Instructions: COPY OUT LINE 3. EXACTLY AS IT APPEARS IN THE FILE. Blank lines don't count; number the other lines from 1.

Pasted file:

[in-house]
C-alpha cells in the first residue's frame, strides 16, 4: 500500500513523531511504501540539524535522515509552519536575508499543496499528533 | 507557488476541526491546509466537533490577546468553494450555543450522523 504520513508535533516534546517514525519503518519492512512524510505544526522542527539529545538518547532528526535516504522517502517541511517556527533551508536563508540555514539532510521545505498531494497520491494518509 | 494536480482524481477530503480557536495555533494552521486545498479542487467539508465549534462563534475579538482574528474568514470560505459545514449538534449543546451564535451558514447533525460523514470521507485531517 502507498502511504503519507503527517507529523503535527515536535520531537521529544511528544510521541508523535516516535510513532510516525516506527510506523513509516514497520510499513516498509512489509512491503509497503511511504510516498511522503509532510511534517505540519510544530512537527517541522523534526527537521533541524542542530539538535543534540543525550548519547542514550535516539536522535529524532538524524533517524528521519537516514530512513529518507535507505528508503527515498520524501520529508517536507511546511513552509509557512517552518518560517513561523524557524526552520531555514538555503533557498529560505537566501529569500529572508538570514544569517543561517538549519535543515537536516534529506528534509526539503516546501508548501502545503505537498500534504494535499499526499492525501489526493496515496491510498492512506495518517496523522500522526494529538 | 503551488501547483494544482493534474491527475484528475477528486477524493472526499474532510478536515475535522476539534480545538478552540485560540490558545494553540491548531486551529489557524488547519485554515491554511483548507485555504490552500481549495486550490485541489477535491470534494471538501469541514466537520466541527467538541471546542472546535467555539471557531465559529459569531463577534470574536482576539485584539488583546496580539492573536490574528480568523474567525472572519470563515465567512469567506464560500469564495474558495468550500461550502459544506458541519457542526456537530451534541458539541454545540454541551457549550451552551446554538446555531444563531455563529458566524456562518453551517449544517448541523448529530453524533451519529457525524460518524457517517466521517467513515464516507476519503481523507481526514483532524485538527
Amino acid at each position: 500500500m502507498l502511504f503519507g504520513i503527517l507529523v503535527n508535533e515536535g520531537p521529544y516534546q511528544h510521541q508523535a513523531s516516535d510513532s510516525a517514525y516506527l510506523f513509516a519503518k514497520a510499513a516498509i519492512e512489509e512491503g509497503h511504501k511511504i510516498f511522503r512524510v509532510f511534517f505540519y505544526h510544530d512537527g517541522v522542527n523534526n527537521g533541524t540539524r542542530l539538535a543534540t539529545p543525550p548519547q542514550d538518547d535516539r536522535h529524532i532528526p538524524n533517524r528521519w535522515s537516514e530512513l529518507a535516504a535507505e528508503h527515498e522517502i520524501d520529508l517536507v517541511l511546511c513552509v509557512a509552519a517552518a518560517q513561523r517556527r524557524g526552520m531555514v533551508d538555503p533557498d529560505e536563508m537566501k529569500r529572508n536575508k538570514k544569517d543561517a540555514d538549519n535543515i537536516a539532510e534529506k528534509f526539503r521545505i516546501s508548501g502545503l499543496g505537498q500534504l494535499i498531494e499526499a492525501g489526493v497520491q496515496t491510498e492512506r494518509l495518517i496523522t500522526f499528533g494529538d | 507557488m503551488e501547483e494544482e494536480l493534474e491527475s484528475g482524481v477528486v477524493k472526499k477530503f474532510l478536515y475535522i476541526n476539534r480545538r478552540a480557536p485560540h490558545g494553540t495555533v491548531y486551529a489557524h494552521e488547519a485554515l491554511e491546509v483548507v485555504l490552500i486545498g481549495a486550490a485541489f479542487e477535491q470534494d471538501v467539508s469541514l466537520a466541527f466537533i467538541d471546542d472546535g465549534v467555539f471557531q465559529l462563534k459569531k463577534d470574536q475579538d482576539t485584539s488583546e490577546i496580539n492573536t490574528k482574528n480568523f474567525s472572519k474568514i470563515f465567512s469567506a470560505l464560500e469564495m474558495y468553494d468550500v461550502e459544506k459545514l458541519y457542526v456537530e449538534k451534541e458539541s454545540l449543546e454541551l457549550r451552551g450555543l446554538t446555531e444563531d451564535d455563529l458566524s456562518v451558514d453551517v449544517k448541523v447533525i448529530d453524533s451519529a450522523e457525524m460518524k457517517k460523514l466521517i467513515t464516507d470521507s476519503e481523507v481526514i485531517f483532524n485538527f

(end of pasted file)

Amino acid at each position: 500500500m502507498l502511504f503519507g504520513i503527517l507529523v503535527n508535533e515536535g520531537p521529544y516534546q511528544h510521541q508523535a513523531s516516535d510513532s510516525a517514525y516506527l510506523f513509516a519503518k514497520a510499513a516498509i519492512e512489509e512491503g509497503h511504501k511511504i510516498f511522503r512524510v509532510f511534517f505540519y505544526h510544530d512537527g517541522v522542527n523534526n527537521g533541524t540539524r542542530l539538535a543534540t539529545p543525550p548519547q542514550d538518547d535516539r536522535h529524532i532528526p538524524n533517524r528521519w535522515s537516514e530512513l529518507a535516504a535507505e528508503h527515498e522517502i520524501d520529508l517536507v517541511l511546511c513552509v509557512a509552519a517552518a518560517q513561523r517556527r524557524g526552520m531555514v533551508d538555503p533557498d529560505e536563508m537566501k529569500r529572508n536575508k538570514k544569517d543561517a540555514d538549519n535543515i537536516a539532510e534529506k528534509f526539503r521545505i516546501s508548501g502545503l499543496g505537498q500534504l494535499i498531494e499526499a492525501g489526493v497520491q496515496t491510498e492512506r494518509l495518517i496523522t500522526f499528533g494529538d | 507557488m503551488e501547483e494544482e494536480l493534474e491527475s484528475g482524481v477528486v477524493k472526499k477530503f474532510l478536515y475535522i476541526n476539534r480545538r478552540a480557536p485560540h490558545g494553540t495555533v491548531y486551529a489557524h494552521e488547519a485554515l491554511e491546509v483548507v485555504l490552500i486545498g481549495a486550490a485541489f479542487e477535491q470534494d471538501v467539508s469541514l466537520a466541527f466537533i467538541d471546542d472546535g465549534v467555539f471557531q465559529l462563534k459569531k463577534d470574536q475579538d482576539t485584539s488583546e490577546i496580539n492573536t490574528k482574528n480568523f474567525s472572519k474568514i470563515f465567512s469567506a470560505l464560500e469564495m474558495y468553494d468550500v461550502e459544506k459545514l458541519y457542526v456537530e449538534k451534541e458539541s454545540l449543546e454541551l457549550r451552551g450555543l446554538t446555531e444563531d451564535d455563529l458566524s456562518v451558514d453551517v449544517k448541523v447533525i448529530d453524533s451519529a450522523e457525524m460518524k457517517k460523514l466521517i467513515t464516507d470521507s476519503e481523507v481526514i485531517f483532524n485538527f